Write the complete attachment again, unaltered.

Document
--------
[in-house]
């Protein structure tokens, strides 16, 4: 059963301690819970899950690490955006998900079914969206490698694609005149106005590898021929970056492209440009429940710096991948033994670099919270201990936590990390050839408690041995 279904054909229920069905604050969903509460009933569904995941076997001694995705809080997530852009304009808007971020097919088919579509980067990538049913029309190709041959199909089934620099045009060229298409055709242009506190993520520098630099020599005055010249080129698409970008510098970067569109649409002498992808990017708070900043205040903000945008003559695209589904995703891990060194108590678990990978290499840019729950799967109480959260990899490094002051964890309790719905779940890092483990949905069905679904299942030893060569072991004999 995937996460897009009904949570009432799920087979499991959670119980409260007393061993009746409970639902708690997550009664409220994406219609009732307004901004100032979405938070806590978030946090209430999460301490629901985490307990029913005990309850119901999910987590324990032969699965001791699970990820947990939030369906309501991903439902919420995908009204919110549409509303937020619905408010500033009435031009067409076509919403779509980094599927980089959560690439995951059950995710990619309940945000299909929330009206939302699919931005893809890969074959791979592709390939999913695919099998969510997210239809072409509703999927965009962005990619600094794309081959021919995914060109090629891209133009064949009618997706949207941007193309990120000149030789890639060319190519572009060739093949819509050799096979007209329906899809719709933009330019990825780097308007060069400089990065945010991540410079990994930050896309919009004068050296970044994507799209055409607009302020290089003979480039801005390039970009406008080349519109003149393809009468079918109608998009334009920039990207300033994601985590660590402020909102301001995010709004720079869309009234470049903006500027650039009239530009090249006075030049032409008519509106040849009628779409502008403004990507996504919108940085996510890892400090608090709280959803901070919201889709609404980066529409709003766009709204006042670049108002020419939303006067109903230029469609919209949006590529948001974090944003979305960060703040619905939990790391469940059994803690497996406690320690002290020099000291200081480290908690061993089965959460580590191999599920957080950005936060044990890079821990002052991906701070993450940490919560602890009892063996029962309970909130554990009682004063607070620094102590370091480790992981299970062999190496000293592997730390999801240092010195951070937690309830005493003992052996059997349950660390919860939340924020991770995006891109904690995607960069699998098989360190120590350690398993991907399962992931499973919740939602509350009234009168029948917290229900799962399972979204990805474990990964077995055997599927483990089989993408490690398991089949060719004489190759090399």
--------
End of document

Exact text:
[in-house]
């Protein structure tokens, strides 16, 4: 059963301690819970899950690490955006998900079914969206490698694609005149106005590898021929970056492209440009429940710096991948033994670099919270201990936590990390050839408690041995 279904054909229920069905604050969903509460009933569904995941076997001694995705809080997530852009304009808007971020097919088919579509980067990538049913029309190709041959199909089934620099045009060229298409055709242009506190993520520098630099020599005055010249080129698409970008510098970067569109649409002498992808990017708070900043205040903000945008003559695209589904995703891990060194108590678990990978290499840019729950799967109480959260990899490094002051964890309790719905779940890092483990949905069905679904299942030893060569072991004999 995937996460897009009904949570009432799920087979499991959670119980409260007393061993009746409970639902708690997550009664409220994406219609009732307004901004100032979405938070806590978030946090209430999460301490629901985490307990029913005990309850119901999910987590324990032969699965001791699970990820947990939030369906309501991903439902919420995908009204919110549409509303937020619905408010500033009435031009067409076509919403779509980094599927980089959560690439995951059950995710990619309940945000299909929330009206939302699919931005893809890969074959791979592709390939999913695919099998969510997210239809072409509703999927965009962005990619600094794309081959021919995914060109090629891209133009064949009618997706949207941007193309990120000149030789890639060319190519572009060739093949819509050799096979007209329906899809719709933009330019990825780097308007060069400089990065945010991540410079990994930050896309919009004068050296970044994507799209055409607009302020290089003979480039801005390039970009406008080349519109003149393809009468079918109608998009334009920039990207300033994601985590660590402020909102301001995010709004720079869309009234470049903006500027650039009239530009090249006075030049032409008519509106040849009628779409502008403004990507996504919108940085996510890892400090608090709280959803901070919201889709609404980066529409709003766009709204006042670049108002020419939303006067109903230029469609919209949006590529948001974090944003979305960060703040619905939990790391469940059994803690497996406690320690002290020099000291200081480290908690061993089965959460580590191999599920957080950005936060044990890079821990002052991906701070993450940490919560602890009892063996029962309970909130554990009682004063607070620094102590370091480790992981299970062999190496000293592997730390999801240092010195951070937690309830005493003992052996059997349950660390919860939340924020991770995006891109904690995607960069699998098989360190120590350690398993991907399962992931499973919740939602509350009234009168029948917290229900799962399972979204990805474990990964077995055997599927483990089989993408490690398991089949060719004489190759090399």